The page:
Unfortunately, instead of facing up to history the Israeli government has introduced a spate of draconian laws, policies and regulations while launching incitement campaigns against the Palestinian citizens of Israel and, increasingly, against Jewish liberals as well. Indeed, the governing strategies developed and deployed by Israel in the occupied areas are currently colonizing the Jewish state. The fact that the colonial leviathan is finally recoiling inward, instituting the apartheid logic inside the pre-1967 borders, is perhaps most obvious in the Israeli Negev, where the state has intensified its campaign against the indigenous Bedouin population.
Umm al-Hiran, a village of Bedouin citizens destined to be destroyed and replaced by a Jewish settlement called Hiran, is the clearest example. Just a few kilometers from the village, about 30 religious Jewish families live in a makeshift gated community, waiting patiently for the government to expel the Bedouin families from their homes. During a recent visit to this Jewish community, I saw houses scattered around a playground and a pleasant kindergarten with joyous paintings on the exterior wall. Needless to say, the bucolic setting was both surrealistic and unnerving considering the coming violence that underlies it. Ironically, the people who are destined to dispossess the residents of Umm al-Hiran are West Bank settlers who have returned to Israel to colonize Bedouin land.
Surely the chickens have come home to roost. Yet as the settlers seize the dowry from the bride they are assisting the government in the entrenchment of its apartheid regime, while simultaneously undermining the pretense of stasis, thus sowing dragon’s teeth for the future.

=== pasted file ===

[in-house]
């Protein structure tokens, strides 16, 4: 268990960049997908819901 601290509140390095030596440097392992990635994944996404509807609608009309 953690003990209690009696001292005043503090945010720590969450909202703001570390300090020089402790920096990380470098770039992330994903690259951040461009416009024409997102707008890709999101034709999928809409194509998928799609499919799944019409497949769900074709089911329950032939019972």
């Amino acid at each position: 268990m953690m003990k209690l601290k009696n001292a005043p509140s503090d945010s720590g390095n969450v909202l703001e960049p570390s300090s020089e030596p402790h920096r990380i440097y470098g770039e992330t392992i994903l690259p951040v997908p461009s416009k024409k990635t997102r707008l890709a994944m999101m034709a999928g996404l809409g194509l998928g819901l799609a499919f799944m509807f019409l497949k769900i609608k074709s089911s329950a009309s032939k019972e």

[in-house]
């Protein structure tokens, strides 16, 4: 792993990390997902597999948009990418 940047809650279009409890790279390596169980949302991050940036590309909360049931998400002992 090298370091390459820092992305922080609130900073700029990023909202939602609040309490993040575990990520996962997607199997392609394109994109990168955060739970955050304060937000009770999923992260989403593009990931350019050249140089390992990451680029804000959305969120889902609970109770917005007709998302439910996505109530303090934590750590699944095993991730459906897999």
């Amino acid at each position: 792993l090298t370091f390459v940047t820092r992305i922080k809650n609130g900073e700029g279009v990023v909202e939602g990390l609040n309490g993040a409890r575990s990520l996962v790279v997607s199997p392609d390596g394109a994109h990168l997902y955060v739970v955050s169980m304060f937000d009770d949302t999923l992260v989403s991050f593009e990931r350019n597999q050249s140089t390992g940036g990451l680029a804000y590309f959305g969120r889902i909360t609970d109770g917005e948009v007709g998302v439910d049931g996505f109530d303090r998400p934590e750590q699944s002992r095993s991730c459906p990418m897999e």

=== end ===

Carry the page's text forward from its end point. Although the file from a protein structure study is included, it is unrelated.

Neve Gordon is author of Israel’s Occupation (California). A longer version of this piece appeared in The Nation.
Threatening Us Here and There
The dangerous antics of President Donald Trump have prompted a range of responses from those who disagree with the extremism of his regime and its far-right assaults upon democratic principles. The quadrupling of the ACLU membership, the spontaneous demonstrations at US airports in response to the so-called Muslim ban, and the participation of some 4 million people (in the United States alone) in the Women’s March on January 21 are just a few indications of the alarm of US citizens at what is going on. Some of these people have been surprised to learn that the infringement on, for example, immigrants’ freedoms under Trump is just an intensification of policies in effect during Barack Obama’s presidency.
Even less well known is how the misogynist class and race war that the Trump regime is pursuing against women, the poor and the non-white in the US is materially and ideologically intertwined with Israel’s ongoing settler-colonial war against the Palestinians. And much less publicly discussed is how this partnership with Israel is also an intensification of what has gone before. It is time for the outraged liberals digging into their pockets for the ACLU and other worthy non-profits to connect the dots and direct their anger internationally, too.
Some parts of the picture have long been clear. The US facilitation of Israel’s colonialism is well documented by historians and other scholars. The American government’s support of the Israeli military occupation of the West Bank, Gaza Strip and East Jerusalem that began in 1967 is an extension of its deep complicity in the settler-colonial takeover of Palestine by the Zionist movement and the continued development of the settlement project by Israel since that state’s establishment in 1948. Trump’s appointment of bankruptcy lawyer David Friedman, a donor to Israeli settlements and an opponent of Palestinian statehood, as US ambassador to Israel is one symbol of the uninterrupted intentions of the US political class to encourage the systematic Israeli violation of international humanitarian and human rights law that are endemic to the occupation. It is an occupation, as Israeli historian Avi Shlaim explains, that has “very little to do with security and everything to do with territorial expansionism.” Israel can thrive within the status quo, without peace with the Palestinians, while it gobbles up more and more Palestinian land. Throughout the long history of American connivance with Israel, Palestinians have suffered every kind of deprivation, abuse and indignity. And these two regimes are increasingly turning on their own citizens to keep the deal going.